NASA STTR 2005 Solicitation


RESEARCH SUBTOPIC TITLE:Advanced High Fidelity Design and Analysis Tools For Space Propulsion
PROPOSAL TITLE:Advanced Nongray Radiation Module in the LOCI Framework for Combustion CFD

NAME: CFD Research Corporation NAME:Mississippi State University
ADDRESS:215 Wynn Dr. ADDRESS:Box 9637 300 Butler Hall
CITY:Huntsville CITY:Mississippi State
STATE/ZIP:AL  35805-1926 STATE/ZIP:MS  39762-9637
PHONE: (256) 726-4858 PHONE: (662) 325-8424

Sarma  L. Rani

TECHNICAL ABSTRACT ( Limit 2000 characters, approximately 200 words)
Radiative heat fluxes are important in the design of launch vehicles for Project Constellation. In this Phase II STTR, CFDRC and its partner Mississippi State University will develop an innovative, comprehensive, high fidelity radiation module in the LOCI CFD framework that will enable NASA to design/analyze heat transfer challenges that include radiation. In Phase I, CFDRC/MSU successfully demonstrated the feasibility of developing a radiation module in LOCI-Chem. A preliminary module was developed that included a gray gas model, as well as simplified nongray gas and particulate radiation capabilities. Following successful implementation and validation, LOCI-Chem with the radiation module was successfully applied to a Solid Rocket Motor (SRM) plume on a launch pad as a demonstration case. The proposed Phase II effort continues the development by: 1) implementing more accurate, robust nongray gas and particle radiation models, 2) increasing tool-fidelity by developing innovative methodologies to minimize modeling uncertainties, 3) formally verifying the module using the Method of Manufactured Solutions (MMS), and 4) validating the module and applying it to cases of direct relevance to NASA. NASA, ATK, and Pratt & Whitney Rocketdyne will be beta testers of the software in Phase II, and provide user feedback. At the end of Phase II, a final version of the software with full documentation will be delivered to NASA.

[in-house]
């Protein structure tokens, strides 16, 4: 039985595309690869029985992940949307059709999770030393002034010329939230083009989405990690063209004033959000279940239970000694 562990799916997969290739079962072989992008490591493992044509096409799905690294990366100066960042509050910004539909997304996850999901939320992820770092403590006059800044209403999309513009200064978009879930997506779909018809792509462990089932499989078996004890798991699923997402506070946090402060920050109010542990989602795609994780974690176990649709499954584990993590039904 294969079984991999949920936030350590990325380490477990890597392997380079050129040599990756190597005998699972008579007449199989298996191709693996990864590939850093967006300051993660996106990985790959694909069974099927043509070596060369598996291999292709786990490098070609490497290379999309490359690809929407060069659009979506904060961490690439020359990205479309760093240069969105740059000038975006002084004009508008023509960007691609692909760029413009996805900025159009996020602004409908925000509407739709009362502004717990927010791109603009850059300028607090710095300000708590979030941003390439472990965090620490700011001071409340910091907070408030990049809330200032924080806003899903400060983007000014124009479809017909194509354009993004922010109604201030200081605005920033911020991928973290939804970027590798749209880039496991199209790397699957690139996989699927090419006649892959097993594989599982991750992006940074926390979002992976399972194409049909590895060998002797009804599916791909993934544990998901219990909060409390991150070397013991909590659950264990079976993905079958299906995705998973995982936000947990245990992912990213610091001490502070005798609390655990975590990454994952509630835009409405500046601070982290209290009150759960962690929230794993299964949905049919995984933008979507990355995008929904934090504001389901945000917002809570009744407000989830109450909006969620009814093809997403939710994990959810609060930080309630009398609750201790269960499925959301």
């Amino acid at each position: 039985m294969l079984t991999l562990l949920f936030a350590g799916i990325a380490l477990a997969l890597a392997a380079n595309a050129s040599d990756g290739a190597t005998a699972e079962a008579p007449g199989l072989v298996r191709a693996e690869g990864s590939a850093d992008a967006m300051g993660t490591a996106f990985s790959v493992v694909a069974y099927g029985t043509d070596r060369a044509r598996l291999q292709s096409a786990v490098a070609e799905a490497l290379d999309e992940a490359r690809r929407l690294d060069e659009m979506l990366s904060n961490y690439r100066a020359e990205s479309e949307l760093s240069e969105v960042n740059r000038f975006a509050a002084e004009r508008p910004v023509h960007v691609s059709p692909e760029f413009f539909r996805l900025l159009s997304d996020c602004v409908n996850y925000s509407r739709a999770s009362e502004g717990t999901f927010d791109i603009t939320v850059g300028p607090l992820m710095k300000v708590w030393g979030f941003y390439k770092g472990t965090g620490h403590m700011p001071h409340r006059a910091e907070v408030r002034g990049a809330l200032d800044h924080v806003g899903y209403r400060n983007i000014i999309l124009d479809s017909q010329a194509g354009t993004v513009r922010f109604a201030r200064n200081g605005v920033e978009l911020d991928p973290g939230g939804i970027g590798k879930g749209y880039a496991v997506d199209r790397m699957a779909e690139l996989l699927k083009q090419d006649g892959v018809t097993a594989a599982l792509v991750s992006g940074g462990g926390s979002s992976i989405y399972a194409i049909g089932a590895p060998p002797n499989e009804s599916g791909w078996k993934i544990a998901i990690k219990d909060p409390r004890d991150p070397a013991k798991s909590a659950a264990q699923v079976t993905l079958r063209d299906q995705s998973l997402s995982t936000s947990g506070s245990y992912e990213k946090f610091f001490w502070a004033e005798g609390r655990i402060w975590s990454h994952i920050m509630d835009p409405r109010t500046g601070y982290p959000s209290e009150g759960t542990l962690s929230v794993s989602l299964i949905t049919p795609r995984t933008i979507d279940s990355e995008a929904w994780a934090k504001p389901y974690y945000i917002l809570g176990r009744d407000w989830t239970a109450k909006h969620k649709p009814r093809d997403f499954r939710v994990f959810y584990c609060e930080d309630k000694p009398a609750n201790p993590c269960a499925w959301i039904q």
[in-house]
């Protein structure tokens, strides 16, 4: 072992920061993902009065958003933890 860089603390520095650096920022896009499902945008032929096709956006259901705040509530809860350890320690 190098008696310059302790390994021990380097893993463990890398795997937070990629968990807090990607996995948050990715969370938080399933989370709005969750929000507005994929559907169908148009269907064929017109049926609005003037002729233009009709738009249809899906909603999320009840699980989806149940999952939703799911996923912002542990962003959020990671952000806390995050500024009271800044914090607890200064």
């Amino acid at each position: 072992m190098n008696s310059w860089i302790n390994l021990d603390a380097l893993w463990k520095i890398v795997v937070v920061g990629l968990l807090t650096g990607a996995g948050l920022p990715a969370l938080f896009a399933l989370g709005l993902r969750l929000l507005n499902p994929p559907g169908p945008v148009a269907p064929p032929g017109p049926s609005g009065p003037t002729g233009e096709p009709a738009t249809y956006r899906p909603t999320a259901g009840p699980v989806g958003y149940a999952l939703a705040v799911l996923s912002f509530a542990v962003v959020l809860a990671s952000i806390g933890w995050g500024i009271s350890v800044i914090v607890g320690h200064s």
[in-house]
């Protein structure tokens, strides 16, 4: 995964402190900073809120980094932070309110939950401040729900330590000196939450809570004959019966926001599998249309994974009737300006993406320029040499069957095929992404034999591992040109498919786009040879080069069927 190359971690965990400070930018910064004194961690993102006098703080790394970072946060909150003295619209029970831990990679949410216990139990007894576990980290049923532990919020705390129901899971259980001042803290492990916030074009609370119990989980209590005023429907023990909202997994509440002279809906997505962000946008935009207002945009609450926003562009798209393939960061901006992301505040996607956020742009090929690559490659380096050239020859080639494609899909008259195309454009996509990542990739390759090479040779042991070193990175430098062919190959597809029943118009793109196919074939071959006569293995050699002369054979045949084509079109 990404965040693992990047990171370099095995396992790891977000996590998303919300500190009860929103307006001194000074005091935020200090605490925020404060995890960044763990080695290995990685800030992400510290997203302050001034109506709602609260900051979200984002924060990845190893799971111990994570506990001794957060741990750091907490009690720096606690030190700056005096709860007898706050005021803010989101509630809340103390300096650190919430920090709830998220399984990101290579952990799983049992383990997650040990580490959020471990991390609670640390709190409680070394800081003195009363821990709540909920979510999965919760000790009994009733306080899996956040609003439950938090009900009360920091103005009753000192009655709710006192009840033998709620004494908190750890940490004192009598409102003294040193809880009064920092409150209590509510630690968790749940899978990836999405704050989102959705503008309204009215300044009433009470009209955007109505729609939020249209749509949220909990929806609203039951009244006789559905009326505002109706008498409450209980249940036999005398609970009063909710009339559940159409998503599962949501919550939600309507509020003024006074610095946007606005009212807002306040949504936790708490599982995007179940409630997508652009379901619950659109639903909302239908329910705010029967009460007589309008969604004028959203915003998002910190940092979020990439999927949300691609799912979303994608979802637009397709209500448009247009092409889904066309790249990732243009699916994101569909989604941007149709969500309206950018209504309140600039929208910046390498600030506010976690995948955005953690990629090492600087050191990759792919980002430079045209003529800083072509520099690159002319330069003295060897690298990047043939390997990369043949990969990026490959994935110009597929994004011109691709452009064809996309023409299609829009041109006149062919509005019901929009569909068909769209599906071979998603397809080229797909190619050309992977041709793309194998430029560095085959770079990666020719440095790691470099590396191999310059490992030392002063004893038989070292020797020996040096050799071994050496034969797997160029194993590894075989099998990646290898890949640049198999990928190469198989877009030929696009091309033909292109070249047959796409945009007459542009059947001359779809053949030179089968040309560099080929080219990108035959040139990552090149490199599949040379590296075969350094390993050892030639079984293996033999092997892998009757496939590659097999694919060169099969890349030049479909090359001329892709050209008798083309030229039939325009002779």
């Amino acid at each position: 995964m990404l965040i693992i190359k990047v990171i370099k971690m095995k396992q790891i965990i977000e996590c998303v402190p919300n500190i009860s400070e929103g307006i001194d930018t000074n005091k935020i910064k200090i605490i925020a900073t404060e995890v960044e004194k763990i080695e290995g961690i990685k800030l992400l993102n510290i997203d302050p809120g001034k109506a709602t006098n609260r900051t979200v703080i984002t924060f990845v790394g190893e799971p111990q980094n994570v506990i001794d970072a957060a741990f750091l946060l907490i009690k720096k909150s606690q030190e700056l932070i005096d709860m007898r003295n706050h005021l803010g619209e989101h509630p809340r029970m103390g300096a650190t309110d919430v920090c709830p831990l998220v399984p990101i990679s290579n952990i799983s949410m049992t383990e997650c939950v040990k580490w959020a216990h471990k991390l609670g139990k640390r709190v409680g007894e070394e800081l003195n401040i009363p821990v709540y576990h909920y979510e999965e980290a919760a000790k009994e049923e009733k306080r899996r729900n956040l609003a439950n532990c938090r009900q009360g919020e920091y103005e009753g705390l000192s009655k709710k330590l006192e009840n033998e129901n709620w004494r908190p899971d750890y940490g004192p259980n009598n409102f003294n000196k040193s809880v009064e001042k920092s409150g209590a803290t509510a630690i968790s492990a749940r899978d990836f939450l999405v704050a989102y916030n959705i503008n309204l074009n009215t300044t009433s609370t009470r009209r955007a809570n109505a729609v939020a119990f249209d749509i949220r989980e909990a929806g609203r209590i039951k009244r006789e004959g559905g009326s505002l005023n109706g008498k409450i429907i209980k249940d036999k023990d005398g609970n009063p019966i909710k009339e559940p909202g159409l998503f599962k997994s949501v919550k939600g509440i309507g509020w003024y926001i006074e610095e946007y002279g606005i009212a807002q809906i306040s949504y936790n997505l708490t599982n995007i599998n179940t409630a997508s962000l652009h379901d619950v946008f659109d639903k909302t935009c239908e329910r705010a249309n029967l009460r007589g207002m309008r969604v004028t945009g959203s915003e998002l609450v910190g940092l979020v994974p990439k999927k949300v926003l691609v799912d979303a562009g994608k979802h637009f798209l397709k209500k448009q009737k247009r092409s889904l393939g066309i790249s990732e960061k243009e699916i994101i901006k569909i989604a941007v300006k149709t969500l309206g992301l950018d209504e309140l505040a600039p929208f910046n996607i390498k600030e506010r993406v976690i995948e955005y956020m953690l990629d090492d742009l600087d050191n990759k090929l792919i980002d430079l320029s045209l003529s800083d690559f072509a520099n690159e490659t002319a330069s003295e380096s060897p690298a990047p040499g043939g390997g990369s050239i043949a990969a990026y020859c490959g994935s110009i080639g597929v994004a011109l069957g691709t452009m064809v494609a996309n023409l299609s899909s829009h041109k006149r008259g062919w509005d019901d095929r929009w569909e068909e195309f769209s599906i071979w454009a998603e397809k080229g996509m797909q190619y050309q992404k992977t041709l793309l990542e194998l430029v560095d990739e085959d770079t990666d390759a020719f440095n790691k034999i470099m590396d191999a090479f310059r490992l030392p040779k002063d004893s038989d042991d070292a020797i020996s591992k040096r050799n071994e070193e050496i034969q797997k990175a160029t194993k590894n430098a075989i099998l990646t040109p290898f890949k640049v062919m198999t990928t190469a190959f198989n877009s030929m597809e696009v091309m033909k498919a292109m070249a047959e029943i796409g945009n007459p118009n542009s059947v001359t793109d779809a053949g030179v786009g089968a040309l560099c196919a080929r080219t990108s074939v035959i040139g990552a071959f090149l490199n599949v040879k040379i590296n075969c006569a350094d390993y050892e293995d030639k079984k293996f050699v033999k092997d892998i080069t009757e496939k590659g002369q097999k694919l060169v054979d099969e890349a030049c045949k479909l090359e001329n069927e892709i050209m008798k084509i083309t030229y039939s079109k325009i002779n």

POTENTIAL NASA COMMERCIAL APPLICATIONS ( Limit 1500 characters, approximately 150 words)
The LOCI radiation module will enable NASA and government contractors to design and analyze rocket engine flows with gaseous and particle radiation. As part of Project Constellation, NASA/MSFC is embarking upon the design of Ares launch vehicles, in which radiative heat fluxes from the solid rocket booster (SRB) plume to the launch pad must be considered. For Ares-V, challenges exist in simultaneously predicting the multiple plume environments, including gas-generator dumps, RSRM-V plume and overall heat transfer to the base of the first stage. These and other applications involving radiative heat transfer can be successfully analyzed by the end of Phase II.

POTENTIAL NON-NASA COMMERCIAL APPLICATIONS ( Limit 1500 characters, approximately 150 words)
The LOCI-Chem radiation module will have a wide appeal to rocket engine manufacturers and universities developing rocket engine technology (e.g., Purdue, Penn State, UAH, etc.) under the CUIP Program. The LOCI suite of codes (e.g., LOCI-Chem, LOCI-Stream, etc.) has become an important design/analysis tool at NASA, and NASA's primes are beginning to show interest and use the LOCI codes, such as ATK, Pratt & Whitney, and Aerojet. A support letter is included from ATK, showing their intent of assessing the LOCI-Chem radiation module. A stand-alone radiation module will also be developed for commercialization in other CFD codes. Pratt & Whitney Rocketdyne has expressed interest in implementing the stand-alone radiation module into their in-house CFD code, and purchasing the module following successful demonstration (support letter included). Another source of revenue will come from implementing the radiation module into CFDRC's DREAM code, a next generation combustion LES code for gas turbine combustor/augmentor analysis.

NASA's technology taxonomy has been developed by the SBIR-STTR program to disseminate awareness of proposed and awarded R/R&D in the agency. It is a listing of over 100 technologies, sorted into broad categories, of interest to NASA.

Fundamental Propulsion Physics

Form Printed on 01-23-07 12:19